India and Bangladesh unite for IYA2009 star party, replacing conflict with peace

20 August 2009

While many astronomers worldwide were focused on the total solar eclipse, a small group of amateur stargazers from India and Bangladesh used this as an opportunity to carry out an activity of peace. For the first time in the history of the two countries, whose relations are marred with cross-border firing, terrorism, kidnapping, and acts of violence, a special event was held, which had members of the armed forces of both sides of the border rubbing shoulders with amateur astronomers at the international border dividing the two countries.

The International Year of Astronomy 2009 has been quite a surprise in the region. A few years ago, an impact of a large iron meteorite in Bangladesh was originally assumed to be a bomb from India. A telescope would be mistaken for a bazooka.

The demarcation between the two countries is visible through numbered pillars. The Indian side has multi-layered, heavily built, flood-lit border fence around 150 yard off from the zero line. No-one is allowed to cross the fence between sunrise and sunset. To host a star party would have been a highly improbable event. But against all odds, one was held on Ground Zero between two different countries.

In the first week of July, Mr Debasis Sarkar the President of the Sky Watchers Association of North Bengal (SWAN), affiliated with Confederation of Indian Amateur Astronomers, India requested for an appointment with Border Security Force of the North Bangla Frontier. He had a long meeting with the Inspector General Mr. Nand Kishore, and also the Director General of BSF, highlighting the need to use astronomy to encourage peace and harmony. Mr Sarker apprised both of them the role of an international organisation called Astronomers Without Borders and their activities worldwide. He also explained about the Star Peace project of IYA2009 and also highlighted the events held between Indian and Pakistan earlier this year. The simple term that "boundaries vanish when we look skywards" helped convince both of them, and the Border Security Force formally gave permission to hold the event.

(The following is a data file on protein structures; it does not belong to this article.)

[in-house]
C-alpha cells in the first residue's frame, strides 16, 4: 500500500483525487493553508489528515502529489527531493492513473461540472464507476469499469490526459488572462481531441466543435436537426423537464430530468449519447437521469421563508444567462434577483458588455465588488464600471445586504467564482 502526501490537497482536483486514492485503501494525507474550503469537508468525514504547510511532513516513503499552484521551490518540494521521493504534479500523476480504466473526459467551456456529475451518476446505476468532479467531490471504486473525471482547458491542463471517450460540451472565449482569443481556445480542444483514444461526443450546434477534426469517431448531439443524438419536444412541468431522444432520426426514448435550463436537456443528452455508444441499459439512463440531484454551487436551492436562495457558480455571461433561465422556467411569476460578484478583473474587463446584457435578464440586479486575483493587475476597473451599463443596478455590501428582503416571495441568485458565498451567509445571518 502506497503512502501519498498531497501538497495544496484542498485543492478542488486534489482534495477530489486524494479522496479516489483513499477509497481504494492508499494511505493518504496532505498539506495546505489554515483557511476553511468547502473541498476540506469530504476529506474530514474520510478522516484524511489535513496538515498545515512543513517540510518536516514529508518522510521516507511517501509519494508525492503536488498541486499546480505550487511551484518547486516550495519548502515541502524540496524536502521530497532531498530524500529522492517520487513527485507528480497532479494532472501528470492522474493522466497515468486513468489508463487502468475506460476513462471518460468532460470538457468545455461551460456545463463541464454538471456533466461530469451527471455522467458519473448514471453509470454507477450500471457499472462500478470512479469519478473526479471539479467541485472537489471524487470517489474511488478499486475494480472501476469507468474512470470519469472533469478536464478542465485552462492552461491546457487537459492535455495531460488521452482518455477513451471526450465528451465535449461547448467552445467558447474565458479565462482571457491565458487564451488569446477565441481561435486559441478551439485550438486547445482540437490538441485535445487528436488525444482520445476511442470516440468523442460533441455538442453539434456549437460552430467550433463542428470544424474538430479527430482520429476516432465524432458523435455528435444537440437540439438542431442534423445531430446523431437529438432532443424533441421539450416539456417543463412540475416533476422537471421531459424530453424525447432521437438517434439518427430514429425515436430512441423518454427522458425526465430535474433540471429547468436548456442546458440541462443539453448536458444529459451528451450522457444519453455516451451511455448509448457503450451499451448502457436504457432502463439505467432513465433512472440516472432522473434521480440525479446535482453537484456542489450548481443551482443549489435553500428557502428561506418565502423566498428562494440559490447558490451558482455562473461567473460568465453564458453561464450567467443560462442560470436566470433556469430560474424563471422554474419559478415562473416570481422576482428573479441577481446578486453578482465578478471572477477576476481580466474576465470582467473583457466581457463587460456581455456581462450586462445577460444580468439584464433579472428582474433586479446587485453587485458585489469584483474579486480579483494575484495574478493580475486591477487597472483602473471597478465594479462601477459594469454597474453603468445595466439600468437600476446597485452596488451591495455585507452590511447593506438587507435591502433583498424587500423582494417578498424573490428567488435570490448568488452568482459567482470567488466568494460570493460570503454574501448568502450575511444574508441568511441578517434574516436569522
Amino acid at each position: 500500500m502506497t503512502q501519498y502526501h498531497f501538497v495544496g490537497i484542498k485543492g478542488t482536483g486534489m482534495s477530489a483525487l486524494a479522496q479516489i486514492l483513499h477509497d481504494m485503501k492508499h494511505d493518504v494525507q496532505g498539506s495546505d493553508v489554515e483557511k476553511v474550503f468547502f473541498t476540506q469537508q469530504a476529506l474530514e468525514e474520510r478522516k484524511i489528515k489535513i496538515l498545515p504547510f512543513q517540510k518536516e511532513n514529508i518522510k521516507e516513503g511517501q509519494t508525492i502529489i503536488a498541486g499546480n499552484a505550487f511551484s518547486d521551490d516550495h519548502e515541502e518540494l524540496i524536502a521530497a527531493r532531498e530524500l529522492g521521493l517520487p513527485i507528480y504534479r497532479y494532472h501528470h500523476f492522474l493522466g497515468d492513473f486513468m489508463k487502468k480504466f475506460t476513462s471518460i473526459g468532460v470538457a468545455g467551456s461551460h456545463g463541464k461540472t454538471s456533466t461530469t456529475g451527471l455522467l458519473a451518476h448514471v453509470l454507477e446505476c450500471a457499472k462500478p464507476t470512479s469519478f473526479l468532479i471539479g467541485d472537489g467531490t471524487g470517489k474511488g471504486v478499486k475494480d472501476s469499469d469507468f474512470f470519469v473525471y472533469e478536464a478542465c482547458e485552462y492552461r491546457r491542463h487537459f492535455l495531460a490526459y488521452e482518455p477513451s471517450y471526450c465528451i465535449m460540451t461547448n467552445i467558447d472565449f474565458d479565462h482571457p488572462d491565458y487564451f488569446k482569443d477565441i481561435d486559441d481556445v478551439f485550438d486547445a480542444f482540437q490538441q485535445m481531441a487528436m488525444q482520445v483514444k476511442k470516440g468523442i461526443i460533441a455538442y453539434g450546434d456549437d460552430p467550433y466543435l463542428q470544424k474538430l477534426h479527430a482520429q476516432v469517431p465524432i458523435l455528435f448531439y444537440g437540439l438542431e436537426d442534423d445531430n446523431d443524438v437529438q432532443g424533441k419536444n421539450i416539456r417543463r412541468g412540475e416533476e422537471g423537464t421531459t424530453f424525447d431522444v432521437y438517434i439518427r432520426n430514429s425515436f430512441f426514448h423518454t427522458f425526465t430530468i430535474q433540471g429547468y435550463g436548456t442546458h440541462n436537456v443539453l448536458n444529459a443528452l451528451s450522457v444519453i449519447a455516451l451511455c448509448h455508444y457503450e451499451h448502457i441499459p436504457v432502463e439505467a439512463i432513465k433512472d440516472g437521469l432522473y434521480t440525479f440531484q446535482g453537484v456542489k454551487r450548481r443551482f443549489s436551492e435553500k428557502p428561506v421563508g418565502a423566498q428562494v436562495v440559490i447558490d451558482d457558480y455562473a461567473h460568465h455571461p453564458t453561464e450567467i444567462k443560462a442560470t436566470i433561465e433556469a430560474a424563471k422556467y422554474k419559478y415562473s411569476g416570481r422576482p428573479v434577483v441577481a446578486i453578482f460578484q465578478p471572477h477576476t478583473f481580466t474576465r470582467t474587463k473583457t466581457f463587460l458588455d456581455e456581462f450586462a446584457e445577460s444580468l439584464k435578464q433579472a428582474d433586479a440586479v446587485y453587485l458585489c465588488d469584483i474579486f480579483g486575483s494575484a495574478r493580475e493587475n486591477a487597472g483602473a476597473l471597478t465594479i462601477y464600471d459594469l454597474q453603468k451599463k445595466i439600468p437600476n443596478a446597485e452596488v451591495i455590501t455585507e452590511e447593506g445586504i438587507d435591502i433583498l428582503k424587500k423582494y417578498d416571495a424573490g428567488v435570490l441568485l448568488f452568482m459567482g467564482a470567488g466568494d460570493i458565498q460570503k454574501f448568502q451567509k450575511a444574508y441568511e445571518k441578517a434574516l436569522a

Mr FR Sarker of the Bangladesh Astronomical Society had a similar discussion with the Bangladesh Rifles, who, when informed that BSF, India had formally agreed to hold such an event on the border, found no reason to deny.

It was mutually decided by both sides that the event would be held at border pillar number 433, about 20 km from Panchagarh, Bangladesh. The strength of team members for either side was restricted to 15 members each.

On the 21 July, 5:20PM, a team of 15 SWAN members under the leader ship of Mr Debasis Sarker headed for no man's land. No cameras, materialistic gifts, or weapons of any sort were allowed as per the international protocol.

A similar delegation headed by Mr FR Sarker in company of 15 members of the BAS also arrived. The routine protocol was slightly lowered as a mutual understanding between both security forces. Both the Teams carried with them their national flags and banners of their organisations which were hoisted. They greeted each other but could not control their emotions. Crying with joy, they started hugging each other, ignoring the political demarcation line between the two countries. The security forces present had no desire to stop the emotional avalanche.

The first speech was delivered by Debasis Sarkar, the General Secretary of Sky Watcher's Association of North Bengal. "Sun is one, we are looking at the Sun around the world to observe solar eclipse, we are all same, we do not believe in border between India and Bangladesh." He concluded his talk by asking, "can any border keep love, greetings, faith, between two friends separated into two halves?"

Mr F. R. Sarker, the General Secretary, Bangladesh Astronomical Society continued in the same vein. "When we look at the Earth from the Space, we see Earth as one entity without any border. We human beings are the same species all over the Earth, we are one, and we do not believe any border on planet Earth."

Both of them went on to highlight the objective of Astronomers Without Borders. The security forces admitted that this was the first time that civilians from both countries had met at the border for peaceful means.

As sunset drew closer, the amateurs were asked by the security forces to leave the area as no movement is officially permitted after sunset.

Later, a brief press conference was held. This Star Peace event appeared in various newspapers and TV the next day.


Earlier link on the Star Peace Website

Link to story on the Bangladesh Astronomical Society Web Site

Link to story on Astronomers Without Borders

Link to AWB Gallery

Links to news story on various websites


Organisational Associates:

The International Year of Astronomy 2009 is endorsed by the United Nations and the International Council of Science.